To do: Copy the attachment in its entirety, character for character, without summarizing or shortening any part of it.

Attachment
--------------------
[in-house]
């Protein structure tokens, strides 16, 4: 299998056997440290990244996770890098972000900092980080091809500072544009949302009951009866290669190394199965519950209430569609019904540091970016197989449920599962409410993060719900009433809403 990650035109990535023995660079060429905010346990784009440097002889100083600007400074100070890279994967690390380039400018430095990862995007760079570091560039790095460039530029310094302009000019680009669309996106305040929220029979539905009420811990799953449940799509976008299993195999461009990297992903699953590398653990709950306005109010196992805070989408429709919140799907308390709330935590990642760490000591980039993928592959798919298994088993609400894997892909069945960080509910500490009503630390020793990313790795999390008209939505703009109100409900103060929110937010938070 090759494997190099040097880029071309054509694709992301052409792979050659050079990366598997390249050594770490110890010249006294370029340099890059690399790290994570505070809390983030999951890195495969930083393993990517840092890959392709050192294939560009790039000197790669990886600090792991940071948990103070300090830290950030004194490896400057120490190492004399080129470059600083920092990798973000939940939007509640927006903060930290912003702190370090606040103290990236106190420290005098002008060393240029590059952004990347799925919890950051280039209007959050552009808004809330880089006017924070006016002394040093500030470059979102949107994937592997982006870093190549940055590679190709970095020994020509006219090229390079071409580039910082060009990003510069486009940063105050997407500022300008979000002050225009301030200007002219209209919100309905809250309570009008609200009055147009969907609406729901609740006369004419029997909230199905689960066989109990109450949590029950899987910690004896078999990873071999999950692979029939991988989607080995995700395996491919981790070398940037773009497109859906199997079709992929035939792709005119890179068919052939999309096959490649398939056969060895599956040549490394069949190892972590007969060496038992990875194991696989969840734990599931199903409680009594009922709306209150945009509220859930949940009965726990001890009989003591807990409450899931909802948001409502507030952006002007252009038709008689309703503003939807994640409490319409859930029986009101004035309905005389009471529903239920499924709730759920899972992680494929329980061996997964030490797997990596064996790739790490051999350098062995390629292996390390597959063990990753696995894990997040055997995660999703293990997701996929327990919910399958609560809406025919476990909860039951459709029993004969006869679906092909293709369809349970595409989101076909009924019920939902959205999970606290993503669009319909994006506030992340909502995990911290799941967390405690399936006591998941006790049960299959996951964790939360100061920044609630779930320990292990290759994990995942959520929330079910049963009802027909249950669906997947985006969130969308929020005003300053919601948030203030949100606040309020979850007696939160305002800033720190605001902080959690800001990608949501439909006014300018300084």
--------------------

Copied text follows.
[in-house]
């Protein structure tokens, strides 16, 4: 299998056997440290990244996770890098972000900092980080091809500072544009949302009951009866290669190394199965519950209430569609019904540091970016197989449920599962409410993060719900009433809403 990650035109990535023995660079060429905010346990784009440097002889100083600007400074100070890279994967690390380039400018430095990862995007760079570091560039790095460039530029310094302009000019680009669309996106305040929220029979539905009420811990799953449940799509976008299993195999461009990297992903699953590398653990709950306005109010196992805070989408429709919140799907308390709330935590990642760490000591980039993928592959798919298994088993609400894997892909069945960080509910500490009503630390020793990313790795999390008209939505703009109100409900103060929110937010938070 090759494997190099040097880029071309054509694709992301052409792979050659050079990366598997390249050594770490110890010249006294370029340099890059690399790290994570505070809390983030999951890195495969930083393993990517840092890959392709050192294939560009790039000197790669990886600090792991940071948990103070300090830290950030004194490896400057120490190492004399080129470059600083920092990798973000939940939007509640927006903060930290912003702190370090606040103290990236106190420290005098002008060393240029590059952004990347799925919890950051280039209007959050552009808004809330880089006017924070006016002394040093500030470059979102949107994937592997982006870093190549940055590679190709970095020994020509006219090229390079071409580039910082060009990003510069486009940063105050997407500022300008979000002050225009301030200007002219209209919100309905809250309570009008609200009055147009969907609406729901609740006369004419029997909230199905689960066989109990109450949590029950899987910690004896078999990873071999999950692979029939991988989607080995995700395996491919981790070398940037773009497109859906199997079709992929035939792709005119890179068919052939999309096959490649398939056969060895599956040549490394069949190892972590007969060496038992990875194991696989969840734990599931199903409680009594009922709306209150945009509220859930949940009965726990001890009989003591807990409450899931909802948001409502507030952006002007252009038709008689309703503003939807994640409490319409859930029986009101004035309905005389009471529903239920499924709730759920899972992680494929329980061996997964030490797997990596064996790739790490051999350098062995390629292996390390597959063990990753696995894990997040055997995660999703293990997701996929327990919910399958609560809406025919476990909860039951459709029993004969006869679906092909293709369809349970595409989101076909009924019920939902959205999970606290993503669009319909994006506030992340909502995990911290799941967390405690399936006591998941006790049960299959996951964790939360100061920044609630779930320990292990290759994990995942959520929330079910049963009802027909249950669906997947985006969130969308929020005003300053919601948030203030949100606040309020979850007696939160305002800033720190605001902080959690800001990608949501439909006014300018300084």